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Housing Special: Aoife Kearns explores building a home in Waterford

Housing Special: Aoife Kearns explores building a home in Waterford Housing Special: Aoife Kearns explores building a home in Waterford
Aoife Kearns

Homeowners planning to build facing obstacles

From the planning process to the price of materials - people who decided they wanted to build their forever home over the past year have had to face plenty of hurdles.

The number of planning applications submitted to the local authority over the past year has increased, with one-off builds making up the bulk of these applications

That’s according to senior Planner with Waterford City and County Council Liam McGree.

For 2021 we've had 835 planning applications to date which compares to 619 applications for the same period last year. Every year for the last number of applications have been increasing and increasing steadily. One-off applications would still make up the bulk - whether it is for an individual house or an extension or modification to an individual house, he said.


National policy has emphasised the need for residential developments to be in more urban areas.

Council to debate the planning issue into the future

This was reflected in the office of the planning regulators most recent submission on Waterford’s draft county development plan.

And Liam McGree the council’s senior planner said it will be one of the biggest debates within councils across the country for years to come.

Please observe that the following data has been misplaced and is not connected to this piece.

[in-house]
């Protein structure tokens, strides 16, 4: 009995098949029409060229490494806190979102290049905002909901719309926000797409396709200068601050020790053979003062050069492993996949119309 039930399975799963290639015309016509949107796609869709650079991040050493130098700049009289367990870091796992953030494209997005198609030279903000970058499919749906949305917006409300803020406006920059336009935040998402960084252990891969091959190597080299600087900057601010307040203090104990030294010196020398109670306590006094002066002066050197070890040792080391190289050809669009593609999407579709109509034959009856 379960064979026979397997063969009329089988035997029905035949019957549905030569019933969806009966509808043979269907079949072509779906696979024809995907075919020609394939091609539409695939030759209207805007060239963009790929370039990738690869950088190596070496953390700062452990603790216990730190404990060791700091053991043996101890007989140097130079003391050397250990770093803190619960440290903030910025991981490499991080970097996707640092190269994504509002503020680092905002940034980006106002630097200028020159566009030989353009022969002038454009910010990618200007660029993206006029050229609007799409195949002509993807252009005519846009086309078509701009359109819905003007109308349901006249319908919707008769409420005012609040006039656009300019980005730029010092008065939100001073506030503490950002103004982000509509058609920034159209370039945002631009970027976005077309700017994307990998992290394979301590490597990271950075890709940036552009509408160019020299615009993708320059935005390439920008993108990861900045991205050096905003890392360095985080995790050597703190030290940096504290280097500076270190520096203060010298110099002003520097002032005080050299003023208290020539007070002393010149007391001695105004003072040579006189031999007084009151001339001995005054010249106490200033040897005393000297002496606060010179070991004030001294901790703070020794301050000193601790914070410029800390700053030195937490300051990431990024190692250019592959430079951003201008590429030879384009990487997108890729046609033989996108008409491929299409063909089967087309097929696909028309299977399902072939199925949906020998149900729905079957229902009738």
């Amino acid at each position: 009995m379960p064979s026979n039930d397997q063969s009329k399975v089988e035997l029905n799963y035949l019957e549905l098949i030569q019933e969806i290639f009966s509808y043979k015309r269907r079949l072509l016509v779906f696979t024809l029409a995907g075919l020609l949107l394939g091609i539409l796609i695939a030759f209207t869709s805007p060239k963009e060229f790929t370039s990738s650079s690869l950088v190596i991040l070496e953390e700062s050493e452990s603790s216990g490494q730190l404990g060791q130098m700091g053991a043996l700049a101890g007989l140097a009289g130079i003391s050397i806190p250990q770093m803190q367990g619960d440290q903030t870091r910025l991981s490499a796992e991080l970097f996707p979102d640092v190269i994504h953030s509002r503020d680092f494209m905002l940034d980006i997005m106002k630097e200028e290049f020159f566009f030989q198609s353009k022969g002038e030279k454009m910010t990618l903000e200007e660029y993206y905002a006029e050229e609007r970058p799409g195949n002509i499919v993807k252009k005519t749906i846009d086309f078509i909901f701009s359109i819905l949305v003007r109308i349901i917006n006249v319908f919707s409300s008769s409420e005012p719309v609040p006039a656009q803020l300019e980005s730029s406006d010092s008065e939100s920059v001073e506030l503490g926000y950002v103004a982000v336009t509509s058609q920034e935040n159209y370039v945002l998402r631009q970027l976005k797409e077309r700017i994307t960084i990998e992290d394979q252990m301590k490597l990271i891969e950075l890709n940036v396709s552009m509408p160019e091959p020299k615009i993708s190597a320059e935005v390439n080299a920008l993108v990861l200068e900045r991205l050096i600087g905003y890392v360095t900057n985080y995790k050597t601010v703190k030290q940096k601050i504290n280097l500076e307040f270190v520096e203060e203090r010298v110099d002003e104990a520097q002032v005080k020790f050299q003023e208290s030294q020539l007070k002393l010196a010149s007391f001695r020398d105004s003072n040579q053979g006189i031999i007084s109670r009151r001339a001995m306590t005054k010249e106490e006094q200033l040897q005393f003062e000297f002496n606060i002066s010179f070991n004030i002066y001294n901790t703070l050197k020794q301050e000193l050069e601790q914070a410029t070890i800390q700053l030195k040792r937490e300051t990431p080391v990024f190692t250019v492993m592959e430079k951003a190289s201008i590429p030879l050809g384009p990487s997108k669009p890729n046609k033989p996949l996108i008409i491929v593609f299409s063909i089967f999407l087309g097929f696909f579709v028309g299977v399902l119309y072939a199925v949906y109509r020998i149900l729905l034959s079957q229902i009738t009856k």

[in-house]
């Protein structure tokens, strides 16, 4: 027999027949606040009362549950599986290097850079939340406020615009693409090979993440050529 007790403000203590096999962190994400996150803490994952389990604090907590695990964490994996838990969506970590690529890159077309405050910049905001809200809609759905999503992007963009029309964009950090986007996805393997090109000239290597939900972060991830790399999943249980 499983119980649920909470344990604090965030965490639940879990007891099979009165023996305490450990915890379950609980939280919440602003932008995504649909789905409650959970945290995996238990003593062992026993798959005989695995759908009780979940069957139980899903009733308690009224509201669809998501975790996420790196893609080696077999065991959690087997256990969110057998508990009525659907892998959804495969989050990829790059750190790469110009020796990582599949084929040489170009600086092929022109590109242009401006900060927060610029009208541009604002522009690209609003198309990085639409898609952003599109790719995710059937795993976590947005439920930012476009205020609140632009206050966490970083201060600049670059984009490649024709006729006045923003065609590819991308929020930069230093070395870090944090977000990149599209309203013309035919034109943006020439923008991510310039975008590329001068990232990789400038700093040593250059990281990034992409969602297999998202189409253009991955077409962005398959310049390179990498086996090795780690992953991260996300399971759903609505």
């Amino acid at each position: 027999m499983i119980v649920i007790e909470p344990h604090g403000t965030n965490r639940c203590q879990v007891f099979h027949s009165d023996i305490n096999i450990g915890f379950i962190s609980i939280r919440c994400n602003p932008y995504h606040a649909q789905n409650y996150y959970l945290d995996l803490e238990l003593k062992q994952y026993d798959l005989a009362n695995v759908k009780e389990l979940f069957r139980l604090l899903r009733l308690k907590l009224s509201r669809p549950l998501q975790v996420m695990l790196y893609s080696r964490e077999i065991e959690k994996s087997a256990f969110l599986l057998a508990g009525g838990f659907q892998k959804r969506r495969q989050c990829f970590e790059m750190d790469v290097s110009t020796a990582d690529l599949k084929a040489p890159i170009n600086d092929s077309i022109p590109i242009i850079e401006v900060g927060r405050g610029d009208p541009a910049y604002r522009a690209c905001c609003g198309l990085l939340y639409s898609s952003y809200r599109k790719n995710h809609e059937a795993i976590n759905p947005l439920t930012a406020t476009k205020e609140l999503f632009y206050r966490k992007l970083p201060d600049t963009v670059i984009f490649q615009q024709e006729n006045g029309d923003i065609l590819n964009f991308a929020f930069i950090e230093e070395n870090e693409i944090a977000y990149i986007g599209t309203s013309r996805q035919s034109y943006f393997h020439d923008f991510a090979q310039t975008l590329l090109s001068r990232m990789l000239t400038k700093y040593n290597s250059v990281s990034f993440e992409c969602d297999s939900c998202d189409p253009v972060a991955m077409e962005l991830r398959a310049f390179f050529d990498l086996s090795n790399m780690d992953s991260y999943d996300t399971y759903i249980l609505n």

The shortage of housing in Waterford's rural towns and villages is leaving people with no option but to build.


That's according to Shane Goff who has just gotten planning permission to build a house in Rathgormack.

"I'm lucky enough to be able to rent a house over the past number of years because there is a shortage of houses.

"There is the odd one-off house that is being built but there hasn't been a group of houses built in the village of Rathgormack in about 30 years," Shane said.

Darren Dunford who is from Colligan has the foundations down at the minute and is delighted to be able to live on his family's land.

But he fears living in the village of Colligan won't be an option into the future for his siblings.

"Thank God we were ready to go this year and we got our planning and we will have our house in the country where we always wanted to build.

Down the line, I have younger brothers and sisters and I don't know whether they will be able to get planning or not which is sad to see when your own land is there at home," Darren said.